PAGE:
No choice but to sell houses, says non-profit Fraser Native Housing Society

MQHS hopes to use revenue from house sales to build new multi-unit project

Drawing of proposed Mamele’awt Qweesome Housing Society project.

Drawing of proposed Mamele’awt Qweesome Housing Society project.

The CEO of a non-profit native housing society that serves the entire Fraser Valley says federal funding cuts are forcing them to sell off all of their rural housing as subsidies expire.

“With great regret, MQHS has had no choice but to sell off some older homes in response to the federal government cutting funding through operating agreements,” said Margaret Pfoh, CEO of the Mamele’Awt Qweesome Housing Society (MQHS) that owns and manages 122 rental units for low and moderate-income First Nations people in Abbotsford, Mission, Chilliwack, Rosedale, Agassiz, Harrison Hot Springs, and Hope.

In an emailed response to an Abbotsford News query, Pfoh said as the federal housing subsidy agreements expire, the houses will be sold and the money will be used by the society to fund construction of newer housing.

“We are looking to reinvest capital from the sale of the houses to drastically increase our affordable rental stock and become more self-sufficient to better serve our low- to moderate-income tenants in the long run,” Pfoh said in an emailed statement to The News.

In May, The News reported that an MQHS tenant in Yarrow had been displaced by the sale of a subsidized three-bedroom rancher that cost $450 a month to rent, forcing them to move into a non-subsidized two-bedroom townhouse that cost $650 a month.

At the time, the housing society only confirmed it was selling three properties it owned in Yarrow, Chilliwack, and Mission.

Pfoh would not say how many houses in total will eventually end up on the block, but the society website indicates it acquired 25 houses in 2013.

“Only the units in expiration of operating agreements (are being sold right now),” Pfoh said.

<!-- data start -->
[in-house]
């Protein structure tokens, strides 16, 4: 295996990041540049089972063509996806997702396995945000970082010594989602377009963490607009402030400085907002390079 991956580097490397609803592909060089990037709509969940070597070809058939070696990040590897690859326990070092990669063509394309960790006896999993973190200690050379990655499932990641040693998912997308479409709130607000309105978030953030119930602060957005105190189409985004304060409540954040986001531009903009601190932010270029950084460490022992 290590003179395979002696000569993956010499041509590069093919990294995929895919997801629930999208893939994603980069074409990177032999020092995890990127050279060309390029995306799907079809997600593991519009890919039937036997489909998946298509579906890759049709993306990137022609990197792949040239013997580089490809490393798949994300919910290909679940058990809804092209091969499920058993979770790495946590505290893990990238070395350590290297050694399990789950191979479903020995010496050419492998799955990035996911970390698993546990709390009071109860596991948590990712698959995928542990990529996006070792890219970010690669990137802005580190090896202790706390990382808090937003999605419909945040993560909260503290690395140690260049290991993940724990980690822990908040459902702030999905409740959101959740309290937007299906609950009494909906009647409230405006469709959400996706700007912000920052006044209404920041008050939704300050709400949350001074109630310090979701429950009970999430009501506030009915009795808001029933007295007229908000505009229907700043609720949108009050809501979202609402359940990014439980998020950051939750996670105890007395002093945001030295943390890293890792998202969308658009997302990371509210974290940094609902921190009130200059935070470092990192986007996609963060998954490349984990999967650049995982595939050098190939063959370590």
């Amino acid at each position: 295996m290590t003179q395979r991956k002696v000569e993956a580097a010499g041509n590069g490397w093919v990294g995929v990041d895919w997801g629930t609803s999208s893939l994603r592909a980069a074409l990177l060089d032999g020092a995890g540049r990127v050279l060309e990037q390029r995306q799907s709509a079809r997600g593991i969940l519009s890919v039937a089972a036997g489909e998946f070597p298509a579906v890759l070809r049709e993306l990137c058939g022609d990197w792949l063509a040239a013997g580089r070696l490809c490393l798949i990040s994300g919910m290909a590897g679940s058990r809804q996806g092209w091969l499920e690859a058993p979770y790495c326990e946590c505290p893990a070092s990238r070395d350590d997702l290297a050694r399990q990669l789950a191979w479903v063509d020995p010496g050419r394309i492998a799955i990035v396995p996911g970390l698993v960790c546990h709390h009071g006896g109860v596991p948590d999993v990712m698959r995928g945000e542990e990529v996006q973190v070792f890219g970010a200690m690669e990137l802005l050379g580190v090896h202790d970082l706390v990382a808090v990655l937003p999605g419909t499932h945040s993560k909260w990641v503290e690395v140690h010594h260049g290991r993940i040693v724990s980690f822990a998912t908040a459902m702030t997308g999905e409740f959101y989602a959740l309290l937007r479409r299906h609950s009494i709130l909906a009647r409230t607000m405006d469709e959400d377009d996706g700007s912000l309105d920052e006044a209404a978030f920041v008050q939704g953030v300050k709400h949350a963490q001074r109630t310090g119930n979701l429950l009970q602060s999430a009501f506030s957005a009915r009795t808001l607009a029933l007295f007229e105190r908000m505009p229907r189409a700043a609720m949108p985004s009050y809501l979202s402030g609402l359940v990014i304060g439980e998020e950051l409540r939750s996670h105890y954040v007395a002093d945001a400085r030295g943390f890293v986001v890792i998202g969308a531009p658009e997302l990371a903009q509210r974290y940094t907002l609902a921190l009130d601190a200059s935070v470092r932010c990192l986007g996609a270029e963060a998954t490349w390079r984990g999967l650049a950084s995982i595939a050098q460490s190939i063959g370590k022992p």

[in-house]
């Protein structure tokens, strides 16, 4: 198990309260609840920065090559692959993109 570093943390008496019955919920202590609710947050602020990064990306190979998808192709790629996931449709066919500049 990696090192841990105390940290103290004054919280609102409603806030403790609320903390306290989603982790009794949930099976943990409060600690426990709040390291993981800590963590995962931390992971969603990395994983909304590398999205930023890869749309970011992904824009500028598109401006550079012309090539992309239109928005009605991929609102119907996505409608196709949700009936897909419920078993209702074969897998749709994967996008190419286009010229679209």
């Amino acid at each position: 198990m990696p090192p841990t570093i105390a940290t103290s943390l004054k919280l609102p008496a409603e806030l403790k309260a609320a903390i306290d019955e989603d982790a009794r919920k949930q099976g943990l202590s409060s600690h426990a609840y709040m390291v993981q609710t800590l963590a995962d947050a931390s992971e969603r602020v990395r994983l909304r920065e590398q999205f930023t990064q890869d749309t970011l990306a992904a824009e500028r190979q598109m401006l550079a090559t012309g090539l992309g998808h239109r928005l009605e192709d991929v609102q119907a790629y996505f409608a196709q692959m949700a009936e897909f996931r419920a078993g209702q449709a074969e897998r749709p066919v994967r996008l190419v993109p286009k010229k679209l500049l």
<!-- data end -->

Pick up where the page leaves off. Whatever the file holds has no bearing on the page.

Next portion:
“As the others come off agreement, they, too, will be sold. “

Pfoh said even if the federal subsidy program had continued, the age of the houses would have been a problem, because most would require renovation.

“We have made the difficult decision to invest into our clients’ future by ensuring more quality, affordable units are generated in place of unsustainable aging stock,” Pfoh said.

MQHS hopes to use the funds from the house sales to help build an aboriginal-themed mixed-use, mixed-income development.

The society website describes the proposed multi-unit development as an “urban village” that would “service – predominantly though not exclusively – aboriginal peoples and would provide full-spectrum affordability.”

MQHS is looking at locations in Abbotsford, Langley, Mission, Chilliwack, Maple Ridge, and Coquitlam.

The organization pitched the concept to the City of Abbotsford at a meeting of the Homelessness Action Advisory Committee on Feb. 18. Minutes of the meeting show Pfoh told the committee the society is seeking municipal support that could include a break on development fees, a donation of land or some form of financial support.

The MQHS houses were part of urban and rural native subsidized housing programs created by the Central Mortgage and Housing (CMHC) agency in the 1980s to provide inexpensive, off-reserve housing to eligible First Nations people.

By the early 1990s CMHC stopped funding new subsidized housing projects, but agreed to continue paying subsidies until mortgages were paid off.

In 2007, CMHC transferred the native housing program to the provinces.

The province then transferred the houses to aboriginal housing providers like MHQS.

The federal subsidies only covered the mortgages, and they end once the mortgages are paid off.

The annual “State of Homelessness in Canada” report by the Canadian Housing and Renewal Association, found that federal investment in affordable housing has been cut nearly in half over the last 25 years.

In its 2016 budget, the new Liberal government promised to spend $732 million over two years on housing in First Nations, Inuit and northern communities, almost all of it going for on-reserve housing.

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